For about as long as I can remember studying the Bible, I have heard it taught that the word “mystery” in the New Testament means “something hidden, now revealed”. Lately I’ve had reason to question that definition in light of Paul’s statement about marriage in Ephesians 5:32, “This mystery is profound, and I am saying that it refers to Christ and the church.” (ESV) To be sure, some things are easily understood the moment one considers that a link exists between marriage and Christ’s relationship with the church; however, it is not hard to imagine that there are unfathomable depths to explore as well.
So along comes ubiquitous theological nugget-finder Justin Taylor with a helpful post quoting Graham Cole in his book He Who Gives Life: The Doctrine of the Holy Spirit, in which he quotes E.L. Mascall writing in Words and Images: A Study in Theological Discourse:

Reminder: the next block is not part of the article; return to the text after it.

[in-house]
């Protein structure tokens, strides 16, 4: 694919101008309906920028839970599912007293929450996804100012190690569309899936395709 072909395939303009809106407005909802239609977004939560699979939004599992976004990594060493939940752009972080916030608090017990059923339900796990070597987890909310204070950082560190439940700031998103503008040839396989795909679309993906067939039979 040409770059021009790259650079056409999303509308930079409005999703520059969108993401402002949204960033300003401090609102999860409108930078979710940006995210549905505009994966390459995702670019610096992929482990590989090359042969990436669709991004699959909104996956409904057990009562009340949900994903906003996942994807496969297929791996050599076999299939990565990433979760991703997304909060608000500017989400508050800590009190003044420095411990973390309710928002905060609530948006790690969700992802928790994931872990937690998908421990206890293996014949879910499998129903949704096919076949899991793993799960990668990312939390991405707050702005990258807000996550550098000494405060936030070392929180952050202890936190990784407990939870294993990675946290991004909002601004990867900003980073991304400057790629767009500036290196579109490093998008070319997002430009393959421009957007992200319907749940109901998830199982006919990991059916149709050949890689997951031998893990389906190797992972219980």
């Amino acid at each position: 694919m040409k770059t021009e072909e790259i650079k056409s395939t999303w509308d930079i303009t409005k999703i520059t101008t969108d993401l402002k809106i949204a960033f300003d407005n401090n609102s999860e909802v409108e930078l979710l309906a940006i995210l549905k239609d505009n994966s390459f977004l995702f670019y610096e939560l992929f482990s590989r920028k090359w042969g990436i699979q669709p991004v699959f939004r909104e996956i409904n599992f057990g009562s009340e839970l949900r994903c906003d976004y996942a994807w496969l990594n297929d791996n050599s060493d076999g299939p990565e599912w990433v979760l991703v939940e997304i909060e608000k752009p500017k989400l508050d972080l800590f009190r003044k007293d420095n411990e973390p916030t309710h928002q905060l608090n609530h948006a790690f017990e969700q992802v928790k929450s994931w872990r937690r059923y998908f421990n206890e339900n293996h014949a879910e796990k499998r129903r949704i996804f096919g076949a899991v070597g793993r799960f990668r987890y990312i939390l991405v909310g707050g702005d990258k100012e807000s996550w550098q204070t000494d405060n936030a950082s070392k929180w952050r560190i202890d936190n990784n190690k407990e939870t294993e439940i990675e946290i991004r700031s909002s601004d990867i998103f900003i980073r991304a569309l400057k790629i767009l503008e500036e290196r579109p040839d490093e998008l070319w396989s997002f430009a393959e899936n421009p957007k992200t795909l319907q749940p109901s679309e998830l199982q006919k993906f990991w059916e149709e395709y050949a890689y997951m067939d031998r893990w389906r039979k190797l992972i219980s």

“In the first place, on being confronted with a mystery we are conscious that the small central area of which we have a relatively clear vision shades off into a vast background which is obscure and as yet unpenetrated.
Secondly, we find, as we attempt to penetrate this background . . . that the range and clarity of our vision progressively increase but at the same time the background which is obscure and unpenetrated is seen to be far greater than we had recognized before. . . . .
The third feature of a mystery . . . is the fact that a mystery, while it remains obscure in itself, has a remarkable capacity of illuminating other things.”
As a bonus, he throws in some thoughts from John Piper regarding limits (actually the lack thereof) to pondering a mystery.
I found the entire article especially helpful in thinking about the whole concept of mystery. You can read it all here.